But there is a historical grievance at work here. Halfway through UPA II, the Manmohan Singh government was crippled by corruption allegations. Many of them had their origins in a series of dubious CAG reports which have not stood the test of time. (That ‘presumptive loss’ figure in the 2G scam must be the biggest lie told to the Indian people in decades. )


   These allegations destroyed the UPA. But they also created the AAP. We sometimes forget how AAP grew out of India Against Corruption, a media-hyped, so-called mass movement, allegedly led by Anna Hazare (remember him?) that claimed that corruption had now reached such levels in that only a Lok Pal (remember that?) could set  things right.


   It was India Against Corruption that ripped the heart out of the UPA and cleared the way for Narendra Modi. As time went on, nearly everybody of consequence who had once been part of that movement was thrown under the bus, starting with poor, deluded Anna Hazare, and AAP emerged as a political vehicle for Arvind Kejriwal and his close associate Manish Sisodia.


   Nobody in the Congress has forgotten or forgiven AAP for the things its leaders said and did during that period. The allegation about it being the ‘B’ team of the BJP is clearly unfounded but it has its roots in the way in which Kejriwal functioned as a pilot car for Narendra Modi, emptying the roads for his eventual accession. And there is a widely held belief that the crowds at India Against Corruption meetings were provided by the RSS.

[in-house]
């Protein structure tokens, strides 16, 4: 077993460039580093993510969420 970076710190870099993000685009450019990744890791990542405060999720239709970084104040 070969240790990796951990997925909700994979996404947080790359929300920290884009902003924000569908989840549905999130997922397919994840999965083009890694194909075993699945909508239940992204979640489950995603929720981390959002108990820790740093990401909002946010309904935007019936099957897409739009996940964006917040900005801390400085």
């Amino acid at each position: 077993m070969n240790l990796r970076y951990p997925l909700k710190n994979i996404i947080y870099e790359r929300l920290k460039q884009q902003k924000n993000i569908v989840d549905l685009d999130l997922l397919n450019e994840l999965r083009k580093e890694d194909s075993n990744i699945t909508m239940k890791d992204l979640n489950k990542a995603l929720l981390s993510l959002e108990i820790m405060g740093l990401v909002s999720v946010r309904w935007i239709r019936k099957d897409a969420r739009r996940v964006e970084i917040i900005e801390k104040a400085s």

The Congress’s view is: who cares if the charges are valid or not? Kejriwal and Sisodia knew that the things they said about Manmohan Singh and the UPA were lies. But they never let the truth come in the way of their ambition. So why should the Congress afford them the consideration and support that they refused to grant anyone else?


   I think the Congress is wrong. Justice cannot be about revenge. But I can see where it is coming from.


   As the government works its way towards arresting Sisodia, all political parties must pause and reconsider their positions.


   Kejriwal is one of India’s shrewdest and slipperiest politicians. But he always walks a tightrope. He is against communalism but he won’t speak out against injustices to Muslims. He stands for honesty in public life but there are serious corruption charges against his ministers. He thinks the agencies are being misused but won’t say a word when the Congress is targeted by the same agencies. At some stage, he risks falling off his tightrope.


   The Congress must decide whether it makes tactical sense to applaud the actions of the very agencies that are being used against it because it does not like the people who the government is out to get. Who is its real enemy: the BJP or the other opposition parties?


   And the BJP needs to work out how far it can take its so-called campaign against corruption. Yes, many politicians are corrupt. So nobody is surprised when the agencies pursue them. But a day will come when more and more people will ask: is every BJP politician honest? How come it is only the non-BJP politicians who get raided? And how is it that the corrupt politicians who join the BJP suddenly become immune to any kind of investigation or prosecution?



Posted On: 25 Aug 2022 11:17 AM